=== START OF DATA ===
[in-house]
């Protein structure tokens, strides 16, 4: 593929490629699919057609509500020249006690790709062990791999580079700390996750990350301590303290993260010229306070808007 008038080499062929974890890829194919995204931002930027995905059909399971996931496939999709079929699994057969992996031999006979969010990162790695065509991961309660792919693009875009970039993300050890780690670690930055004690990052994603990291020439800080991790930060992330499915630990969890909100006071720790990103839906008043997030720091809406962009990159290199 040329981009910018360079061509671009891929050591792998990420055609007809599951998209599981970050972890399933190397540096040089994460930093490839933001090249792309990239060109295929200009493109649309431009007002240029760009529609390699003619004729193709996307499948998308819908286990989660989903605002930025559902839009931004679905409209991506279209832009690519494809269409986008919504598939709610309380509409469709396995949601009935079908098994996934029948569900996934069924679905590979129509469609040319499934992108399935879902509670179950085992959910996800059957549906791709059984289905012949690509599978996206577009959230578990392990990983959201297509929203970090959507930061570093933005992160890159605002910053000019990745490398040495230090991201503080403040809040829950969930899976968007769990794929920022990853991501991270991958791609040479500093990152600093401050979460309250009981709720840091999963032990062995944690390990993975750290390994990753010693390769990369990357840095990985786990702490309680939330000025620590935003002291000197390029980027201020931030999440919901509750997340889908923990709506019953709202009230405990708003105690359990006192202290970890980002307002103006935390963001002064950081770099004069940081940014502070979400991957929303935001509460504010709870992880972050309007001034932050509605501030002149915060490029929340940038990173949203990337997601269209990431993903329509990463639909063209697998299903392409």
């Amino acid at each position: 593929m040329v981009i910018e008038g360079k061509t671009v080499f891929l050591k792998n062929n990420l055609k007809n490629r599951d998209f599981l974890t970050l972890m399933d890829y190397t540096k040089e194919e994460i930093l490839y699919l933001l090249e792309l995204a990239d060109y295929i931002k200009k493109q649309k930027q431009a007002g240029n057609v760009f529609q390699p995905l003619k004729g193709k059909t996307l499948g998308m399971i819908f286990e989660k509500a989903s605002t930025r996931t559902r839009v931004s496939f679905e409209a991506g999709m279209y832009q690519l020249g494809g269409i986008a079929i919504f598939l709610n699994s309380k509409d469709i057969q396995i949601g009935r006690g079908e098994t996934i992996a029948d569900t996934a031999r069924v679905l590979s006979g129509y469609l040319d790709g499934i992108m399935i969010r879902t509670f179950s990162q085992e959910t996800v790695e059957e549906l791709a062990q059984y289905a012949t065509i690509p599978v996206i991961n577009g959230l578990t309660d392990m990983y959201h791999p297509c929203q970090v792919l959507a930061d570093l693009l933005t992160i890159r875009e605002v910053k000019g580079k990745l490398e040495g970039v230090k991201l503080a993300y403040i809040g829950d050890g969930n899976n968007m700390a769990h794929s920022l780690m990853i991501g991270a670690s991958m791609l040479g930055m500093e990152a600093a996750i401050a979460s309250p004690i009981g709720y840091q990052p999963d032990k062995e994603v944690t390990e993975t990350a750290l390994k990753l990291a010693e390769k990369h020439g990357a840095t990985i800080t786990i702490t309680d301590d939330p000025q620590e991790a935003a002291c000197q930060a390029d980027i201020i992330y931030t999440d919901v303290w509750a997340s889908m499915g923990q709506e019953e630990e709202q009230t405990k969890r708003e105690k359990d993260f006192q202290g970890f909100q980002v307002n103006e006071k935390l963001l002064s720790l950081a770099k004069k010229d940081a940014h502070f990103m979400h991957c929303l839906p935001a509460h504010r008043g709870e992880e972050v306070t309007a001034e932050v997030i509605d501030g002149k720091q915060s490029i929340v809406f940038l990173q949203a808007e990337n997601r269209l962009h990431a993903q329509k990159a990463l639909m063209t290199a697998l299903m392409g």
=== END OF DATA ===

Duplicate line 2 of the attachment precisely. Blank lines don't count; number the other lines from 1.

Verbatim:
């Protein structure tokens, strides 16, 4: 593929490629699919057609509500020249006690790709062990791999580079700390996750990350301590303290993260010229306070808007 008038080499062929974890890829194919995204931002930027995905059909399971996931496939999709079929699994057969992996031999006979969010990162790695065509991961309660792919693009875009970039993300050890780690670690930055004690990052994603990291020439800080991790930060992330499915630990969890909100006071720790990103839906008043997030720091809406962009990159290199 040329981009910018360079061509671009891929050591792998990420055609007809599951998209599981970050972890399933190397540096040089994460930093490839933001090249792309990239060109295929200009493109649309431009007002240029760009529609390699003619004729193709996307499948998308819908286990989660989903605002930025559902839009931004679905409209991506279209832009690519494809269409986008919504598939709610309380509409469709396995949601009935079908098994996934029948569900996934069924679905590979129509469609040319499934992108399935879902509670179950085992959910996800059957549906791709059984289905012949690509599978996206577009959230578990392990990983959201297509929203970090959507930061570093933005992160890159605002910053000019990745490398040495230090991201503080403040809040829950969930899976968007769990794929920022990853991501991270991958791609040479500093990152600093401050979460309250009981709720840091999963032990062995944690390990993975750290390994990753010693390769990369990357840095990985786990702490309680939330000025620590935003002291000197390029980027201020931030999440919901509750997340889908923990709506019953709202009230405990708003105690359990006192202290970890980002307002103006935390963001002064950081770099004069940081940014502070979400991957929303935001509460504010709870992880972050309007001034932050509605501030002149915060490029929340940038990173949203990337997601269209990431993903329509990463639909063209697998299903392409």